The Difference Between Black Box Testing and White Box Testing – DevstringxMohit Upadhyay
White box and black box testing are two of the most commonly used software testing methodologies today, but what exactly do they mean? While the terms may sound like the beginning of a silly riddle, these types of testing actually play an important role in helping teams identify and reduce bugs during the development process. In this guide, we’ll cover everything you need to know about white box and black box testing, including how these approaches differ, who uses them and when to apply them during your test plan.
Black Box Testing (AKA Functional/Behavioural Testing)
Black box testing involves an examination of a program’s behavior without any knowledge of its structure or design. This type of testing is also called functional testing, validation, verification, and acceptance testing. A functional test specifies how a user would interact with an application by detailing how data is accepted, processed, displayed, and stored. Functional tests are typically written from a user’s point of view, so they may be referred to as user-based tests. Functional tests tend to focus on what users can do in an application rather than how it works internally.
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White Box Testing (AKA Structural/Syntax Testing)
This type of testing is best suited for testers who want to test every line of code in a web app, as opposed to black box testing. With white box testing, you can make sure that each function does what it’s supposed to do (or look for any bugs). This usually involves creating different scenarios or paths within an application. While some testers may start with black box testing (below), others may jump right into white box testing. The benefit of using white box testing first is that it allows you to get familiar with how an application works before moving on to other types of tests. The downside? It takes longer than black box testing, so you might not be able to complete all your tests if time is limited. If there are certain areas of your website/application that you know will need special attention (for example security issues), consider doing more extensive white box testing in those areas first.
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Bug Detection Methods
There are two main types of software testing—black box testing, which tests a program without regard to how it works, and white box testing, which tests code based on its internal mechanisms. This type of analysis is also known as structural testing. The differences between these two approaches come down to the assumptions each method makes.
When you’re doing black box testing, you assume nothing about what’s happening under the hood. When you do white box testing, however, you take into account what’s happening under the hood when evaluating your results. In other words, black box testing assumes that everything works as intended; white box testing assumes that everything doesn’t work as intended.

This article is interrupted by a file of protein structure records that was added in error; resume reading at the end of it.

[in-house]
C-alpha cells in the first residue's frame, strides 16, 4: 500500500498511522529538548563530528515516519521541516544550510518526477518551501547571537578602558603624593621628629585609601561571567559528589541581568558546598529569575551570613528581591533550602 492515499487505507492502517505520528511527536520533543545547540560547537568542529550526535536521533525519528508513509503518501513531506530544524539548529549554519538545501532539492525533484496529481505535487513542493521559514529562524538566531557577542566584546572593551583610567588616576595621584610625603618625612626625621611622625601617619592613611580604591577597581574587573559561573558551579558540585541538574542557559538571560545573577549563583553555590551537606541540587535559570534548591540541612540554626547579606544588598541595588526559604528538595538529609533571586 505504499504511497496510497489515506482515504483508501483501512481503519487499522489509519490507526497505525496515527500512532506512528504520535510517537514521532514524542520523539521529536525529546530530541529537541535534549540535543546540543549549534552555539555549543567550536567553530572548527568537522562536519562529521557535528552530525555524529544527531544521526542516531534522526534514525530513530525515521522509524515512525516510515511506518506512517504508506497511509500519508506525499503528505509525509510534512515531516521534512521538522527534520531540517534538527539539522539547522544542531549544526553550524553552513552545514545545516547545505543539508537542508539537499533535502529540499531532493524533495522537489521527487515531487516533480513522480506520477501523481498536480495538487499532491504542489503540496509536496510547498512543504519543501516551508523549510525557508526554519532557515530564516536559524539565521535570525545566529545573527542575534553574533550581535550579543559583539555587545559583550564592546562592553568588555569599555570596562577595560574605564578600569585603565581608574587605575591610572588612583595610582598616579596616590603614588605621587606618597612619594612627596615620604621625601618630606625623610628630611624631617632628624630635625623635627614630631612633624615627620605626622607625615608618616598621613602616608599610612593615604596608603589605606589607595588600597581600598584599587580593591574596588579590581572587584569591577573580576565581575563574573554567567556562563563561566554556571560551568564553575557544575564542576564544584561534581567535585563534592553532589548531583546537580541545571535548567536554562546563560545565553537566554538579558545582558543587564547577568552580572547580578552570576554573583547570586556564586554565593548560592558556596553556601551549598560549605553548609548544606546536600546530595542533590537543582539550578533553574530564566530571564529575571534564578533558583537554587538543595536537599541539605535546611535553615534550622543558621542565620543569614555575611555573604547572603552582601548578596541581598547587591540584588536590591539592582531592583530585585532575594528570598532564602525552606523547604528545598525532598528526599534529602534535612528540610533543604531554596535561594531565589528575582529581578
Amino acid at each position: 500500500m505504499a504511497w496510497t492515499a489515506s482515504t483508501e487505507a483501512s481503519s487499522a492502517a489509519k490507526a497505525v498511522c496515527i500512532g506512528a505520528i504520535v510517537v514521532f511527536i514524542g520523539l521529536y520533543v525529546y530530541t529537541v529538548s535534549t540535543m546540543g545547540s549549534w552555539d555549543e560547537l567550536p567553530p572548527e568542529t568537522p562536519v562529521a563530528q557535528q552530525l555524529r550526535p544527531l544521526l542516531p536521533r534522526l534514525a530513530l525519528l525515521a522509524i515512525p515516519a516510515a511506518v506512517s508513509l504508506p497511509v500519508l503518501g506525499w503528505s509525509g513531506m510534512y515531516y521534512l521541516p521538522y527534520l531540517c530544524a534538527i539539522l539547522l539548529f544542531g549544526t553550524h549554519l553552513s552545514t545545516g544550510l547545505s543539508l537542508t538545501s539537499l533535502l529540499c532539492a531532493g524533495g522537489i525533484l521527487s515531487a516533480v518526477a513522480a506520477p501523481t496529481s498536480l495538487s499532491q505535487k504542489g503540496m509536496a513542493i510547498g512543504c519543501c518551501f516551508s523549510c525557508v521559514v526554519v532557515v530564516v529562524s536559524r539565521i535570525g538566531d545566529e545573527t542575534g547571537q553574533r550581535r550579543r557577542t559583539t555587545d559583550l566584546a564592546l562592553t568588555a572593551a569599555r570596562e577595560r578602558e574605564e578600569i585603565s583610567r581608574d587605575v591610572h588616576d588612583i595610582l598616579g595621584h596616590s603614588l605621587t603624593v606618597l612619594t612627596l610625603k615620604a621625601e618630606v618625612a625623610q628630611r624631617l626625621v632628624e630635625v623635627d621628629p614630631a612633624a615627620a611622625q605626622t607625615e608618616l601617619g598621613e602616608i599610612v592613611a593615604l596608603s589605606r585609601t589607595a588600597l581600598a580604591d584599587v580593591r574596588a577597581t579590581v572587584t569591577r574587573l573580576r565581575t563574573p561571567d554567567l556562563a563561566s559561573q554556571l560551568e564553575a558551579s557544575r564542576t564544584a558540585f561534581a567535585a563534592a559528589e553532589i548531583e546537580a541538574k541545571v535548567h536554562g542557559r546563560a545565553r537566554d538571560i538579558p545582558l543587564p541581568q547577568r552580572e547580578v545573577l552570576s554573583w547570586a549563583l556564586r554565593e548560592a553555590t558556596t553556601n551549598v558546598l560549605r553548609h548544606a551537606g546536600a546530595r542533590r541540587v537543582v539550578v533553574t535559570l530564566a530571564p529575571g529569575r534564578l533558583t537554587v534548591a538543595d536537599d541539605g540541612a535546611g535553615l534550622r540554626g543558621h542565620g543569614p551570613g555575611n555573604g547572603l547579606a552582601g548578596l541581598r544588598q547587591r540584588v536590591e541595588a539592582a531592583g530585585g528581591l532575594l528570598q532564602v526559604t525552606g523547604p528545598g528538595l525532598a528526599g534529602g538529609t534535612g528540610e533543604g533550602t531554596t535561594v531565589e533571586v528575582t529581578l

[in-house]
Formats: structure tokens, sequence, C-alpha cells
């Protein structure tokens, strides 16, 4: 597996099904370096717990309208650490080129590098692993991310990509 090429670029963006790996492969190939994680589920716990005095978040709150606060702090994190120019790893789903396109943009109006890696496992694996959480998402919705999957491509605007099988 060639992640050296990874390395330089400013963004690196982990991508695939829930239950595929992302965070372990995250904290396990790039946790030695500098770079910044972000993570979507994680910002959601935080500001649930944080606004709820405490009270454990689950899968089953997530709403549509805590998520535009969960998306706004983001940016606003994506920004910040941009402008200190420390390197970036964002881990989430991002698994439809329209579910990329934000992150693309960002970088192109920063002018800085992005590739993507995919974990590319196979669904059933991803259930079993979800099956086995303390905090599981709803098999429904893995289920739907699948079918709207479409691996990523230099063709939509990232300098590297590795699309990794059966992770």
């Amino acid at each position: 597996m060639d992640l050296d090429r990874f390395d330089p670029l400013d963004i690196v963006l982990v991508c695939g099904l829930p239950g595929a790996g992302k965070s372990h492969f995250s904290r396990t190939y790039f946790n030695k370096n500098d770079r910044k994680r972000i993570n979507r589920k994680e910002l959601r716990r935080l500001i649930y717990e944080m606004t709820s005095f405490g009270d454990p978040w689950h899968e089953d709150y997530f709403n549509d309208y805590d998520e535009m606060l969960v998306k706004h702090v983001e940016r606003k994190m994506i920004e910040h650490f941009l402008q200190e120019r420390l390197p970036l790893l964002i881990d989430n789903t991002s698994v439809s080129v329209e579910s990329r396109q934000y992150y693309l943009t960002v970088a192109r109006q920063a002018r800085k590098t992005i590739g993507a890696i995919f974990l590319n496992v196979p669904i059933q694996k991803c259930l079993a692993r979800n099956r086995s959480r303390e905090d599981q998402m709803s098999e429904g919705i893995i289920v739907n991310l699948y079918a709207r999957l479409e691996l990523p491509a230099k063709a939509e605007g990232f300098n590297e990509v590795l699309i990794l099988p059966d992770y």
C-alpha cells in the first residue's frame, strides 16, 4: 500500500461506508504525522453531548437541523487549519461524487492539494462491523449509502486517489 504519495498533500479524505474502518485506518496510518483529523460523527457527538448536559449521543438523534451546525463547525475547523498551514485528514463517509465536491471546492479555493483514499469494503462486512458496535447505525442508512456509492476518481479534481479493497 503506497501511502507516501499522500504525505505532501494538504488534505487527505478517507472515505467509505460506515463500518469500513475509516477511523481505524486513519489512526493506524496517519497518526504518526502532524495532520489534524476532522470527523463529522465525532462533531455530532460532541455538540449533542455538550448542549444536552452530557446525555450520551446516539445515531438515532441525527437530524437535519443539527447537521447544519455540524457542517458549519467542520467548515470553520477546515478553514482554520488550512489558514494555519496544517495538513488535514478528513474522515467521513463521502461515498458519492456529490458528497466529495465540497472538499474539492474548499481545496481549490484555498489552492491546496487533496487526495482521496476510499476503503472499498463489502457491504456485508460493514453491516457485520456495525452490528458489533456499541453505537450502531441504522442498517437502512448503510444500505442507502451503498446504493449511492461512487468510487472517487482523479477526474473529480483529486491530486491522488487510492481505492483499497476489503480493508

Ultimately, both black-box and white-box testing can be used to identify bugs. The difference is that black box testing finds those bugs based on surface-level interactions with a program, while white box testing finds them by using those interactions as an entry point into understanding how a program works at its core.
Use Cases for Each Type of Testing
Suppose you want to test your calculator app. One way to do that is by putting it through its paces. You could use it to add up a bunch of numbers, subtract some numbers, multiply others, divide a few more, and so on. But there’s a problem with that approach: you’re not testing your app in any sort of structured way; you’re just using it normally. What if you wanted to see how well it works when inputting negative numbers? Or what if you wanted to make sure that it handled large values correctly? If you don’t have some sort of plan for what inputs and situations to test, then your testing won’t be very useful. That’s where black box (or functional) testing comes in. With black box testing, you create a list of all possible inputs (or test cases) for an app or website.
How to Learn More
If you’re interested in learning more about software testing, there are plenty of online resources to guide you. Both Wikipedia and Suite 101 offer excellent introductory lessons on software testing, while youtube and many other platforms offer a more technical examination of black-box software testing. No matter which approach you take with your software testing education, it’s important to understand that test design is an art form; there are no right answers when it comes to designing effective tests. In fact, much of what makes for good software testing is an experience—the longer you work as a tester, the better your instincts will be at predicting where bugs might be hiding. There’s no shortcut around experience; if you want to be a great tester, then you need to spend time working as one!